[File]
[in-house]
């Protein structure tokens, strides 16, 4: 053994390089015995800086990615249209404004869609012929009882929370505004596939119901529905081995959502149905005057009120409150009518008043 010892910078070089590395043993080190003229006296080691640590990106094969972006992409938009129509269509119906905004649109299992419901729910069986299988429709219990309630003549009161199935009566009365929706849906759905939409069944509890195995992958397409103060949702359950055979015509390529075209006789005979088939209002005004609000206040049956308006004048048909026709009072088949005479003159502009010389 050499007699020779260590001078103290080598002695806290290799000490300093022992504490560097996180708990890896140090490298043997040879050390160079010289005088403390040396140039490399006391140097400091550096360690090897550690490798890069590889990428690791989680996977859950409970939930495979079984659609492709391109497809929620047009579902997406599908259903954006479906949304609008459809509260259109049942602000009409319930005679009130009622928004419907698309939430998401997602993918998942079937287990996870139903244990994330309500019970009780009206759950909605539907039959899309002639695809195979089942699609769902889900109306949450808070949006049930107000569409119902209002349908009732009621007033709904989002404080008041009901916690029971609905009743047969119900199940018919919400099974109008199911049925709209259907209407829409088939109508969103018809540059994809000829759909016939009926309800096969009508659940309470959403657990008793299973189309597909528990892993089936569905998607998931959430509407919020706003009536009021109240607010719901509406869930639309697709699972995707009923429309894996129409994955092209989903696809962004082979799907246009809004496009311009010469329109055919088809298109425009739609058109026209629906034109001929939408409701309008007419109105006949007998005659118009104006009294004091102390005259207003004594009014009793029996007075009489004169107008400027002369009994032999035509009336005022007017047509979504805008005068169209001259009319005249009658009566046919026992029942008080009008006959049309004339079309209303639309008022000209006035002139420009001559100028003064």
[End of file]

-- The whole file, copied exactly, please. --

[in-house]
């Protein structure tokens, strides 16, 4: 053994390089015995800086990615249209404004869609012929009882929370505004596939119901529905081995959502149905005057009120409150009518008043 010892910078070089590395043993080190003229006296080691640590990106094969972006992409938009129509269509119906905004649109299992419901729910069986299988429709219990309630003549009161199935009566009365929706849906759905939409069944509890195995992958397409103060949702359950055979015509390529075209006789005979088939209002005004609000206040049956308006004048048909026709009072088949005479003159502009010389 050499007699020779260590001078103290080598002695806290290799000490300093022992504490560097996180708990890896140090490298043997040879050390160079010289005088403390040396140039490399006391140097400091550096360690090897550690490798890069590889990428690791989680996977859950409970939930495979079984659609492709391109497809929620047009579902997406599908259903954006479906949304609008459809509260259109049942602000009409319930005679009130009622928004419907698309939430998401997602993918998942079937287990996870139903244990994330309500019970009780009206759950909605539907039959899309002639695809195979089942699609769902889900109306949450808070949006049930107000569409119902209002349908009732009621007033709904989002404080008041009901916690029971609905009743047969119900199940018919919400099974109008199911049925709209259907209407829409088939109508969103018809540059994809000829759909016939009926309800096969009508659940309470959403657990008793299973189309597909528990892993089936569905998607998931959430509407919020706003009536009021109240607010719901509406869930639309697709699972995707009923429309894996129409994955092209989903696809962004082979799907246009809004496009311009010469329109055919088809298109425009739609058109026209629906034109001929939408409701309008007419109105006949007998005659118009104006009294004091102390005259207003004594009014009793029996007075009489004169107008400027002369009994032999035509009336005022007017047509979504805008005068169209001259009319005249009658009566046919026992029942008080009008006959049309004339079309209303639309008022000209006035002139420009001559100028003064």